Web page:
# Halo orbit

A **halo orbit** is a periodic, three-dimensional orbit near the L_{1}, L_{2} or L_{3} Lagrange points in the three-body problem of orbital mechanics. Although the Lagrange point is just a point in empty space, its peculiar characteristic is that it can be orbited. Halo orbits can be thought of as resulting from an interaction between the gravitational pull of the two planetary bodies and the Coriolis and centrifugal accelerations on a spacecraft. Halo orbits exist in any three-body system, e.g. the Sun–Earth system and the Earth–Moon system. Continuous "families" of both Northern and Southern halo orbits exist at each Lagrange point, because halo orbits tend to be unstable, stationkeeping is required to keep a satellite on the orbit.

## Definition and history[edit]

Robert W. Farquhar first used the name "halo" for these orbits in his 1968 Ph.D. thesis.^{[1]} Farquhar advocated using spacecraft in a halo orbit on the far side of the Moon (Earth–Moon L_{2}) as a communications relay station for an Apollo mission to the far side of the Moon. A spacecraft in such a halo orbit would be in continuous view of both the Earth and the far side of the Moon; in the end, neither a communication link satellite nor an Apollo co-mission positioned at L_{2} for a far side Apollo lunar landing ever took flight.^{[2]}

Farquhar used analytical expressions to represent halo orbits, but Kathleen Howell showed that more precise trajectories could be computed numerically.^{[3]}

The first mission to use a halo orbit was ISEE-3, launched in 1978, it traveled to the Sun–Earth L_{1} point and remained there for several years. The next mission to use a halo orbit was Solar and Heliospheric Observatory (SOHO), a joint ESA and NASA mission to study the Sun, which arrived at Sun–Earth L_{1} in 1996. It used an orbit similar to ISEE-3,^{[4]} although several other missions since then have traveled to Lagrange points, they typically have used the related^{[5]} non-periodic variations called Lissajous orbits than an actual halo orbit. For example, Genesis, launched in 2001, which also pioneered the use of dynamical systems theory to find low-energy transfers to and from its orbit.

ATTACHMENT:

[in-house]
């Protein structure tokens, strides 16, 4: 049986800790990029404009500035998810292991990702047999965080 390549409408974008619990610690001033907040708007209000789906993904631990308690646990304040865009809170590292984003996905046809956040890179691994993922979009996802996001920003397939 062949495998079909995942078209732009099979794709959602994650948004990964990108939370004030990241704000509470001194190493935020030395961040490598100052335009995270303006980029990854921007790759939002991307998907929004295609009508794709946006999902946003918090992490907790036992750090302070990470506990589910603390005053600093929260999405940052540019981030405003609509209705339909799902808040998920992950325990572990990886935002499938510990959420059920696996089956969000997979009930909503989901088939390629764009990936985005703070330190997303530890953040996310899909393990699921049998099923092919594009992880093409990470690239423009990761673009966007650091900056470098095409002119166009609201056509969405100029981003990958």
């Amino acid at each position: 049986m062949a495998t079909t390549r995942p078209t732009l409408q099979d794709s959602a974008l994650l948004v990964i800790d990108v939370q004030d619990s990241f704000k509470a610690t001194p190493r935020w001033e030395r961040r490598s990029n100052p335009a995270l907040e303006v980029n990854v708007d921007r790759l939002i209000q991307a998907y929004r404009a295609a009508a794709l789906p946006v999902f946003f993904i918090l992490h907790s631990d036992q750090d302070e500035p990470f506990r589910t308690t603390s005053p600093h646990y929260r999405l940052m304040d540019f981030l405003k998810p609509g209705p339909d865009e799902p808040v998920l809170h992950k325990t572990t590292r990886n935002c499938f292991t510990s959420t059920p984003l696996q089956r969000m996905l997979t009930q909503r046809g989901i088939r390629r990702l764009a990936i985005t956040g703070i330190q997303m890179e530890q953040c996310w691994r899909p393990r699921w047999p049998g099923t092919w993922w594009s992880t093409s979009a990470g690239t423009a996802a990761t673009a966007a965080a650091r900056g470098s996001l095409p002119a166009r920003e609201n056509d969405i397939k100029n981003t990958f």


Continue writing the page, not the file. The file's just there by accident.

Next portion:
## See also[edit]

- Interplanetary Transport Network
- Lissajous orbit, another Lagrangian-point orbit which generalizes halo orbits.
- Category:Spacecraft using halo orbits

## References[edit]

**^**Farquhar, R. W.: "The Control and Use of Libration-Point Satellites", Ph.D. Dissertation, Dept. of Aeronautics and Astronautics, Stanford University, Stanford, California, 1968**^**Schmid, P. E. (June 1968). "Lunar Far-Side Communication Satellites" (PDF). NASA. Retrieved 2008-07-16.**^**Howell, K. C.: "Three-Dimensional, Periodic, 'Halo' Orbits", Celestial Mechanics, Volume 32, Number 53, 1984**^**Dunham, D.W. and Farquhar, R. W.: "Libration-Point Missions 1978-2000," Libration Point Orbits and Applications, Parador d'Aiguablava, Girona, Spain, June 2002**^**"What is that fine line difference between the terms Lissajous orbit and Halo orbit around unstable Lagrange points? What exactly are in-plane and out-of-plane frequencies when depicting Lissajous curves in PCR3BP? - Quora".*www.quora.com*. Retrieved 2015-05-31.

## External links[edit]

- CDS140B: Computation of Halo Orbit Archived September 16, 2006, at the Wayback Machine.
- SOHO - The Trip to the L1 Halo Orbit
- Low Energy Interplanetary Transfers Using Halo Orbit Hopping Method with STK/Astrogator
- Gaia's Lissajous Type Orbit — a Lissajous-type orbit,
*i.e.*, a near-circular ellipse or "halo"